Forty-five percent of ginseng in our lab tests failed for either not containing the required amount of ginseng compounds or for being contaminated with lead.


Solutions:

  • Generally look for American or Asian (often sold as “Korean”) ginseng, as these have the most clinical evidence supporting their effectiveness. A daily dose typically provides at least 200 mg of an extract or 1000 to 2000 mg (1 to 2 grams) of a dried plant powder.
  • Real ginseng should contain several milligrams of natural ginsenoside compounds, but supplements often fall short.
  • Of the products tested, Spring Valley’s Korean Ginseng is among those that passed all of ConsumerLab.com’s tests.

Probiotics    
Probiotics are live microorganisms (in most cases, bacteria) that are similar to the beneficial microorganisms naturally found in the human gut. These “good bacteria” are used to prevent and alleviate many different conditions but particularly those that affect the gastrointestinal tract. Probiotics have been shown to help regulate digestion and treat vaginal infection.

Scam: Probiotics are filled with living microorganisms that can die if the product is not properly made, shipped and stored. Of the 13 products we tested, more than half of the products did not contain the labeled amount of probiotics, and one contained as little as 7% of its listed amount.


Solutions:

  • Watch for an asterisk on the packaging. Scamming companies will often claim a certain number of CFUs (Colony Forming Units) on their label, using an asterisk to footnote that this was the number “at the time of manufacture.” Be aware that an amount of probiotics listed “at time of manufacture” doesn’t tell you how many you’ll get when purchased, which can be much lower.
  • Probiotics that have been shown to work in irritable bowel syndrome, vaginal infections, and antibiotic-related diarrhea typically provide 1 billion or more live organisms per day, although this may vary and be somewhat lower for children.
  • Keep probiotics in a cool, dry place out of sunlight. If ordered online, request refrigerated shipping.
  • Of the products tested, AdvoCare’s Probiotic Restore is one that contained the amount of CFUs promised on the label.

Valerian
Valerian is used as a natural sedative designed to help you de-stress or sleep well. It is commonly found in relaxation drinks.

Scam: More than 70% of valerian supplements that we tested failed for not containing the labeled or minimum expected amount of valerian. In one product, we couldn’t find any valerian. Even worse, there is a risk of contamination from lead, as found in several of the products tested.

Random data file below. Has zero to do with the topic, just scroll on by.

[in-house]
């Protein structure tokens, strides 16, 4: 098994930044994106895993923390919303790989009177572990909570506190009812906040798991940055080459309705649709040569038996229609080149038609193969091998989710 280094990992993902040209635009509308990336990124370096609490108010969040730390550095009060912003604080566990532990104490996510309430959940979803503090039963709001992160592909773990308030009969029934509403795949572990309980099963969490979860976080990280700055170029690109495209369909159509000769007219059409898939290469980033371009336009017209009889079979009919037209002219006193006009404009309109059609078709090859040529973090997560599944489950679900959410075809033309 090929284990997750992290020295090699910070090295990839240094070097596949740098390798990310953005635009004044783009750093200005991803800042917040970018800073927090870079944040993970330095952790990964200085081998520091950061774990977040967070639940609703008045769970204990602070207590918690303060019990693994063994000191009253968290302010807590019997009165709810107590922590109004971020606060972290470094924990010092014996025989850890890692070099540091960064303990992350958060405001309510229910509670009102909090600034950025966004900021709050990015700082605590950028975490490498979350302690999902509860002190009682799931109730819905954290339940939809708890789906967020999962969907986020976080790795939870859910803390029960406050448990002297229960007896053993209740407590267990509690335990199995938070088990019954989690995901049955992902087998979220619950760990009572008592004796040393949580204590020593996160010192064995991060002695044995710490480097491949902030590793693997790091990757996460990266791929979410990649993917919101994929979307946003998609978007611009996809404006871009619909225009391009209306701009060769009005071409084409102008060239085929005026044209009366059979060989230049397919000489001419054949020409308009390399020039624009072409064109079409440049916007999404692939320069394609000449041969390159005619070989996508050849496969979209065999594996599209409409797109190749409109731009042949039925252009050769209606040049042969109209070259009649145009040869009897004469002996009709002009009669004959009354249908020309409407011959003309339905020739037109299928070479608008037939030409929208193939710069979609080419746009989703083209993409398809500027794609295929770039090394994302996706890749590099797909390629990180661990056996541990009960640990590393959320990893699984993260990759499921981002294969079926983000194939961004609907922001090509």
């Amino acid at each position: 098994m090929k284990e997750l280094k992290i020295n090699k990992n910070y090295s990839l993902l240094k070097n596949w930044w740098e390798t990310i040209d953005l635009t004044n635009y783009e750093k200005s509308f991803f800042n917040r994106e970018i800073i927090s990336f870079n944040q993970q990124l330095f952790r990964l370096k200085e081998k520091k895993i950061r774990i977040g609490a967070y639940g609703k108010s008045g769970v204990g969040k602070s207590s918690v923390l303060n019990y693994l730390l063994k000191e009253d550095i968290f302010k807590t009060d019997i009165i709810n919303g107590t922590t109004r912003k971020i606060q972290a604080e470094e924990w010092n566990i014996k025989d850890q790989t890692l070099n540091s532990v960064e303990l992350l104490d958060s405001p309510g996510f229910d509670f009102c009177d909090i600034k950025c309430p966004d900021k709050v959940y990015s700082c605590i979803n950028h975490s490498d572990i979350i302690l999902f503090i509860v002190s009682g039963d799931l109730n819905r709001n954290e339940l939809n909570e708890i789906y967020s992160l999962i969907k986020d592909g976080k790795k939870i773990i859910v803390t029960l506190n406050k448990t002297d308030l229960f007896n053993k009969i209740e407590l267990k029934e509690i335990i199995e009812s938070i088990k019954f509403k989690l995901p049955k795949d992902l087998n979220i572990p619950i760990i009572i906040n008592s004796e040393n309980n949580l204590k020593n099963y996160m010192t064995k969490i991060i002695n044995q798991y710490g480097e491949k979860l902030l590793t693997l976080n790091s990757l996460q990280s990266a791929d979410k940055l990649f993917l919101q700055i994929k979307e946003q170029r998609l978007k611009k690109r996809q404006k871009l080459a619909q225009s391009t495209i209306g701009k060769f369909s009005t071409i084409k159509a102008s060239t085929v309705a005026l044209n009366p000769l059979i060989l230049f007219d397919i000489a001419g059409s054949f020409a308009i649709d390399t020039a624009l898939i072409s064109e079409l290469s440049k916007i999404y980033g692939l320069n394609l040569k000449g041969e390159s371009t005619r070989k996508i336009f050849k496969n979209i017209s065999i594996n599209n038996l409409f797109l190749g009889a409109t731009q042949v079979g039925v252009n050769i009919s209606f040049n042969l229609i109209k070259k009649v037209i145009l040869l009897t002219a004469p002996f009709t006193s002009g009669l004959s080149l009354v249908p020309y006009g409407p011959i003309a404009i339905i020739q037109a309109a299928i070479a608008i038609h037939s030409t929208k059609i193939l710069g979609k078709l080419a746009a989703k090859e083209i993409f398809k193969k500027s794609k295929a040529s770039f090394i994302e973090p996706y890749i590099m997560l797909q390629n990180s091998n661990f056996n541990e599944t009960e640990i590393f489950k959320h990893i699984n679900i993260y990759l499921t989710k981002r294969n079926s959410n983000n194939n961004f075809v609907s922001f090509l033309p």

Solutions:

  • Give valerian a few weeks for maximum sleep effect.
  • Look for a product that provides about 600 mg of an extract or 2 to 3 grams of dried herb – take it about 2 hours before bedtime.

Coconut Water
Fresh coconut water – the liquid inside green coconuts – is filled with electrolytes that can help hydrate and replenish your body.

Scam: Of the three biggest brands sold today, only one out of three actually contained the electrolytes that they list on their labels.


Solution:

  • If you just drink coconut water for its taste, then falling short on electrolytes is not a problem. But if you want hydration after serious exercise, choose one that delivers at least 110 mg of sodium per serving.
  • Of the products tested, bottled Zico coconut water actually contains all of the electrolytes promised.

Vitamins and Minerals

  • Know what you need for your age and gender and make sure a supplement does not provide too much of any vitamin or mineral. You can check your Recommended Daily Allowance and upper limit of vitamins and minerals at ConsumerLab.com/RDAs.
  • ConsumerLab.com provides reviews of multivitamins and supplements with specific vitamins and minerals. These reviews include information on which products are not contaminated with heavy metals, deliver their listed ingredients, and break apart properly to release their ingredients.

Article written by Tod Cooperman, MD
President, ConsumerLab.com